GRID developed by Codemasters is now available on Xbox One, PC and PlayStation 4.
When GRID released on the Xbox 360 and PlayStation 3, it was a hit with racing fans all over the world. GRID always felt like a slight arcade mix but also providing the realism to really provide an experience unlike any other that we’ve had in a while. After a long and quiet stretch of no GRID announcements or no news it finally got announced for the PlayStation 4, Xbox One and PC.
GRID lets you live out your racing dreams in your living room, work or wherever you can fit a PC or Console. From a vast and expansive career mode that offers a massive variety of different ways to race, whether you like a bit of Nascar or American Muscle circuit racing, it has what you want. During the career you’ll earn points towards buying new cars, modifications and even items to customise your cars liveries. GRID has a lot of customisation to fit it to your style whether it be difficulty, track conditions, cars handling and much more. GRID definitely caters to every kind of player whether you’re a racing fan or a newbie to the genre or series. If you’d rather be in complete control the freeplay mode offers you a look at a massive selection of tracks, car types, weather selections and more. Freeplay is a lot of fun because it gives you the freedom to do what you want, I particularly enjoyed racing around in the beautiful rainy environments showing off what drifts I could pull off in my trusty Ford Mustang. If solo isn’t your bag the multiplayer options are just as content filled as the solo modes. Racing with friends has never been more fun, it really is fantastic.
What I really liked about GRID was the nemesis system, if you annoyed a racer too much they’d often become your rival, or using the new team play mechanics you could send your friends over to try distract them while you zoom past them. This was fun and in my first few games where I was getting used to the controls it made almost the entire track hate my guts. Sorry, not sorry. The controls were easy to get use to, I felt they were similar to those of Forza’s but a little better with turning on corners. GRID is a game that anyone can pick up due to it’s difficulty levels and options in helping you progress forward and stay ahead on the track. I found it very useful when I approached each corner and a coloured marker would reflect red if I was going to fast and green for perfect speed. My only negatives I really ran into was I wasn’t that good at the game and for some reason some races felt slow despite the speedometer saying otherwise, it took away from the adrenalin feeling you get when you’re whizzing round a track at a very fast pace.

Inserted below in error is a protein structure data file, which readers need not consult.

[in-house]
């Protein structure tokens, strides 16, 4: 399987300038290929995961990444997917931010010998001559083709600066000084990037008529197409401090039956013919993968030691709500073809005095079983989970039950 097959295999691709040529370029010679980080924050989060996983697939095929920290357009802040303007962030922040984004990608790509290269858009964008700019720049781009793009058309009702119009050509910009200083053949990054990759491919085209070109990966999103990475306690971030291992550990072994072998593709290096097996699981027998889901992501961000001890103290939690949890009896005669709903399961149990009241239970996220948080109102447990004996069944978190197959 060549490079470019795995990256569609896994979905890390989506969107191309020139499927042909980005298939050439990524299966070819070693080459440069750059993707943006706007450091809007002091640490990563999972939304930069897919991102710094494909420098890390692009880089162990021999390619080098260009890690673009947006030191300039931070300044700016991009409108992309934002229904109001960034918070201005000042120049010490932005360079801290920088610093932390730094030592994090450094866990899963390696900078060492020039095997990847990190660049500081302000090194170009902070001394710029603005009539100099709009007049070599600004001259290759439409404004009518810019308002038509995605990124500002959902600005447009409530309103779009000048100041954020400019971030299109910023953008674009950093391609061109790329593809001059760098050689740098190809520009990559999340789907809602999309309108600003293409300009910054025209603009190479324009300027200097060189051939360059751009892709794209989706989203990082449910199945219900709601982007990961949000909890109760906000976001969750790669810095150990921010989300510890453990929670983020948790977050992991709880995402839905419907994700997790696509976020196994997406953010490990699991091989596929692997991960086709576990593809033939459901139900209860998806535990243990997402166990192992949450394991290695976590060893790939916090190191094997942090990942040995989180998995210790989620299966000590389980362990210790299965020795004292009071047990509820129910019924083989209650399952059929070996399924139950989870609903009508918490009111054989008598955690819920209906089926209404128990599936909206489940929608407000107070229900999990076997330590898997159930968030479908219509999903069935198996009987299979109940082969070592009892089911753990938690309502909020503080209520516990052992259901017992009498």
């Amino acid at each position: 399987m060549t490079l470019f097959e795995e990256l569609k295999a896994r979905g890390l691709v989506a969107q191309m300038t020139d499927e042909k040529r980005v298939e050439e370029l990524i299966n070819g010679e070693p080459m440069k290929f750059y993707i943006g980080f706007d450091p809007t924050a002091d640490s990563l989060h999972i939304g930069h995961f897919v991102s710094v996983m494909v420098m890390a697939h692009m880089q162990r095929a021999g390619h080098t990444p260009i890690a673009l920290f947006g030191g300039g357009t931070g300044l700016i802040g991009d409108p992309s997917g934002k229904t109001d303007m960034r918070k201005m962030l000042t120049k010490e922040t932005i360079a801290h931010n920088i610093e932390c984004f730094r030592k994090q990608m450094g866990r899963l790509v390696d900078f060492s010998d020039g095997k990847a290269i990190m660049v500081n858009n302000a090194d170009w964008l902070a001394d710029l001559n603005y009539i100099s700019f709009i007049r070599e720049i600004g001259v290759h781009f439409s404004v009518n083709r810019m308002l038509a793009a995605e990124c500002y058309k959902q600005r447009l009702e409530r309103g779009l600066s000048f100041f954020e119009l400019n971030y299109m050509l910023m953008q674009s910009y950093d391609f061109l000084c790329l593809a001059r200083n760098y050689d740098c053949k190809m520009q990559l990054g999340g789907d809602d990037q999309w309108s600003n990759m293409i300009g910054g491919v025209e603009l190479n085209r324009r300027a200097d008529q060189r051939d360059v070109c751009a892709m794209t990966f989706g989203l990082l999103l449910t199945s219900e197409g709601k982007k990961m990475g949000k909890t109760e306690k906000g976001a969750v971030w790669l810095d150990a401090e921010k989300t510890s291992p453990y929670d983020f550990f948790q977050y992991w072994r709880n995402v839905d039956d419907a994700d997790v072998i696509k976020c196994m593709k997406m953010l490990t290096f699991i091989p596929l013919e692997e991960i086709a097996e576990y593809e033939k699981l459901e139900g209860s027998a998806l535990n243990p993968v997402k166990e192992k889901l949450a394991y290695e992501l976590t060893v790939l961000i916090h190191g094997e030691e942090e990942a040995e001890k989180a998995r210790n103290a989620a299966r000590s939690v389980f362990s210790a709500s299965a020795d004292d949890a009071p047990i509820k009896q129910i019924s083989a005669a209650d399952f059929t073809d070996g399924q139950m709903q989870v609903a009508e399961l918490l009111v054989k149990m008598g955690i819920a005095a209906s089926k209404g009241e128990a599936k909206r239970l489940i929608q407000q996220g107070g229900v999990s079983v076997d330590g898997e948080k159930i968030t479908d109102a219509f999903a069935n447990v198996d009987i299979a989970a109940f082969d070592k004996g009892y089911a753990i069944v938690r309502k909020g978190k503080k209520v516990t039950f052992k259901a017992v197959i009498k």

GRID on the PC and PlayStation 4 looks incredible, from the lively city streets with fans cheering you on to the rain covered racing tracks it all looks so highly detailed. For a racing game, a lot of detail didn’t just go into the cars, it went into every little aspect of the game. I love a racing game with good looking car damage and GRID looks brilliant, if you smash up your car you’re sure to see the extent of damage on the exterior. The sound design is also on point, each car sounds similar to the real thing and I just love the drifting tyre screech when blasting round a corner.
GRID is a brilliant racing game and really feels like it fits being entered into the October release time, it’s nice to see another highly sought after racing game get the sequel it deserves. Apart from a few little things here and there, GRID is a fantastic game for both newcomers and professionals alike.